He has hidden like a bear or a lion, waiting to attack me. He has dragged me off the path and torn me in pieces, leaving me helpless and devastated. He has drawn His bow and made me the target for His arrows.
He shot His arrows deep into my heart. My own people laugh at me. All day long they sing their mocking songs. He has filled me with bitterness and given me a bitter cup of sorrow to drink.
He has made me chew on gravel. He has rolled me in the dust. Peace has been stripped away, and I have forgotten what prosperity is. I cry out, “My splendor is gone! Everything I had hoped for from the Lord is lost!”
The thought of my suffering and homelessness is bitter beyond words. I will never forget this awful time, as I grieve over my loss.
Evaluating My View of God
It is very difficult to obey a God we don’t trust!
As humans, one of our most inherent sins is pride. We tend to trust our own evaluation of a situation over the Word of God. When God tells us He is good, we look to countless terrible situations and wonder how it can be true. How can He be righteous when what He has done so often seems damning?
From places like this, we recognize what He has asked of us, but it seems harsh, or scary, or certain to bring about an undesired result and so we hesitate in our obedience. We don’t truly believe He is good, so how could we have faith that His plan for us is going to be good?
It is in moments like these we have to decide what we’re going to believe. Will we trust our finite perspective and understanding, or the only eternal, all knowing God? Will we have the courage to step out in faith, or remain bound in chains of unbelief?
Here is how the prophet Jeremiah responded:
Lamentations 3:20-33 – I will never forget this awful time, as I grieve over my loss.YET I WILL DARE TO HOPE WHEN I REMEMBER THIS:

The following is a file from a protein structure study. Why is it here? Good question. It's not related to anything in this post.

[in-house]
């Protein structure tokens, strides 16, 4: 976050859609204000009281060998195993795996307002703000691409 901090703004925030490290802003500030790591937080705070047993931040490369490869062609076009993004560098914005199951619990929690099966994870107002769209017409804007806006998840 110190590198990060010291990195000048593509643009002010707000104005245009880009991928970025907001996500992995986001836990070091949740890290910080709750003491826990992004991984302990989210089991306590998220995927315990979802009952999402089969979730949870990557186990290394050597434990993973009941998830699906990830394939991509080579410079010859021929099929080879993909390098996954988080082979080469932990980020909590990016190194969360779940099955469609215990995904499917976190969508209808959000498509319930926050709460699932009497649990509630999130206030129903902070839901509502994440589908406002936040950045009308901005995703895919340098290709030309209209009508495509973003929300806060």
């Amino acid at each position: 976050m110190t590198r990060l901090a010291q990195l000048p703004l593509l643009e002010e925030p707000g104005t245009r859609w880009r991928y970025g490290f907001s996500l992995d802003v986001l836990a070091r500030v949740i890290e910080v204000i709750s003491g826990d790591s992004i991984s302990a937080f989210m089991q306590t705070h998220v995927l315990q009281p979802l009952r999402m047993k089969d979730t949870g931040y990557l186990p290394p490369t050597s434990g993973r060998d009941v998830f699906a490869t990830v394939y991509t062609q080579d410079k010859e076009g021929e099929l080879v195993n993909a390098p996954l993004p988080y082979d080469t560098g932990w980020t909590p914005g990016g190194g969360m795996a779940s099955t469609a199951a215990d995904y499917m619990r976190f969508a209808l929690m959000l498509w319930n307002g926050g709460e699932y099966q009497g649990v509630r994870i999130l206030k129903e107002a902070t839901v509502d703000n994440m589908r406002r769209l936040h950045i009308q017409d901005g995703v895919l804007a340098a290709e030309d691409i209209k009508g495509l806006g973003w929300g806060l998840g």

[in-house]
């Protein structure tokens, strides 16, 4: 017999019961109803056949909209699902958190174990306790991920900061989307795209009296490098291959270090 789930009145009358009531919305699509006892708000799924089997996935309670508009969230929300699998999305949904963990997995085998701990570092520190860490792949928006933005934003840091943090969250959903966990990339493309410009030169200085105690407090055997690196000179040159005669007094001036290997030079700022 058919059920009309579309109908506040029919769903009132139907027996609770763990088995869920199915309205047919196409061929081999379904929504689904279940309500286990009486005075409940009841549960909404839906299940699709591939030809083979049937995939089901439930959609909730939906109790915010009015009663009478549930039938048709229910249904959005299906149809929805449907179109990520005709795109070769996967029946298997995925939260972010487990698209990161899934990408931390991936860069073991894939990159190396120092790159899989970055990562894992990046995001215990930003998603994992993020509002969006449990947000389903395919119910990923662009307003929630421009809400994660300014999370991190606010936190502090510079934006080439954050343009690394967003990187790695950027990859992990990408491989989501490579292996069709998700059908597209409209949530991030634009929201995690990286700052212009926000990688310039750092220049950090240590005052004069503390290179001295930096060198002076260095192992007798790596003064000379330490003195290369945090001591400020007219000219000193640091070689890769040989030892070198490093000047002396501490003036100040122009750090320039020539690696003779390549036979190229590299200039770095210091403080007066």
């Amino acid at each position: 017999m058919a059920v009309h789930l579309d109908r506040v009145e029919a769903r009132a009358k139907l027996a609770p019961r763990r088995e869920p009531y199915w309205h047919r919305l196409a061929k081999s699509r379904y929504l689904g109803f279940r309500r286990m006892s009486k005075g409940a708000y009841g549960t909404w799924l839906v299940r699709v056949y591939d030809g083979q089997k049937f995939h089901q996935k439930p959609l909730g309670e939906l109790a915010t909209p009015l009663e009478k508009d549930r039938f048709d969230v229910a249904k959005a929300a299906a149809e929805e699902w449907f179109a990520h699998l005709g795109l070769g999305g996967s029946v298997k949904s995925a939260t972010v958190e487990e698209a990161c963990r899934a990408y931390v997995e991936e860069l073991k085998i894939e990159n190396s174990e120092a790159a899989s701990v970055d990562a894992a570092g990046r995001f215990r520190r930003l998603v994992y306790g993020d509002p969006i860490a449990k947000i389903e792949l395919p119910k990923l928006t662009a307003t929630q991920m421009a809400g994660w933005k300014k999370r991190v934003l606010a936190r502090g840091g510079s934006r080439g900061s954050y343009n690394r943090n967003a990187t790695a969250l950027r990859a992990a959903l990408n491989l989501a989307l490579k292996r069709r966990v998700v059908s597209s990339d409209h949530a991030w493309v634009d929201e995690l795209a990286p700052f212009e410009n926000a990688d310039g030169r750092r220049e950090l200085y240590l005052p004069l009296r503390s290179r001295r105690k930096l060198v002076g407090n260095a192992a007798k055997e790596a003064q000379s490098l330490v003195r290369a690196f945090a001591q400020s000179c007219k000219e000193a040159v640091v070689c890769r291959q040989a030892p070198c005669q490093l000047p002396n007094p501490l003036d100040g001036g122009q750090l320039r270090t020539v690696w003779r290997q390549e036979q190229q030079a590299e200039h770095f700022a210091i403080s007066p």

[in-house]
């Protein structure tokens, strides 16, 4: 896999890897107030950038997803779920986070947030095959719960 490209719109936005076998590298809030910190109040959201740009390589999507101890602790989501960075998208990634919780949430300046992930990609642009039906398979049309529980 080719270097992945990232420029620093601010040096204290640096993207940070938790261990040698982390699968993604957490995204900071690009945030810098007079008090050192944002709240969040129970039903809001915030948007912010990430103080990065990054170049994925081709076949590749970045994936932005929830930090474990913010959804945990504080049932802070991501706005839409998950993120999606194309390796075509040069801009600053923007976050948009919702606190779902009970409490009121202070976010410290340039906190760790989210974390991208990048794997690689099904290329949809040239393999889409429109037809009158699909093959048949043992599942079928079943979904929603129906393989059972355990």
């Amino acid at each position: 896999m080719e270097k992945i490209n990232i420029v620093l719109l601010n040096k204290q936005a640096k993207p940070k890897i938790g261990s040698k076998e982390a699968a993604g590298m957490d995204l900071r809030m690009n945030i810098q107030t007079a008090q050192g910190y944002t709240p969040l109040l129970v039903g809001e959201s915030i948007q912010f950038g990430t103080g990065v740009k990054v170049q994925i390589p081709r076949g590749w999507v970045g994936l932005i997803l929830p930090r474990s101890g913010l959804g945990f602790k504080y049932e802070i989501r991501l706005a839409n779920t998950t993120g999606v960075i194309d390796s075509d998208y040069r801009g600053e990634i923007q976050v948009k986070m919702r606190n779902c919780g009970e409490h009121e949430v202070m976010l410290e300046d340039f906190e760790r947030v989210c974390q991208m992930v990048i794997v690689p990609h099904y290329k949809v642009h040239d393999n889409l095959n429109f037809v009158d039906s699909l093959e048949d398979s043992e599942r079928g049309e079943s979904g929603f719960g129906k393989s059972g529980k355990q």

The faithful love of the Lord never ends! His mercies begin afresh each morning. I say to myself, “The Lord is my inheritance; therefore, I will hope in Him!”
The Lord is good to those who depend on Him, to those who search for Him. So it is good to wait quietly for salvation from the Lord. And it is good for people to submit at an early age to the yoke of His discipline:
Let them sit alone in silence beneath the Lord’s demands. Let them lie face down in the dust, for there may be hope at last. Let them turn the other cheek to those who strike them and accept the insults of their enemies.
For no one is abandoned by the Lord forever. Though He brings grief, He also shows compassion because of the greatness of His unfailing love. For He does not enjoy hurting people or causing them sorrow.
Facing My Fears
The Bible doesn’t tell us exactly how long Jeremiah was in that pit, but we know it was a long time. We know it was long enough to give him every reason to believe that was where he would die.
In other words, it was long enough for him to have to honestly evaluate if God’s good plan for him could include death by starvation and deterioration from sinking into the muck of the earth.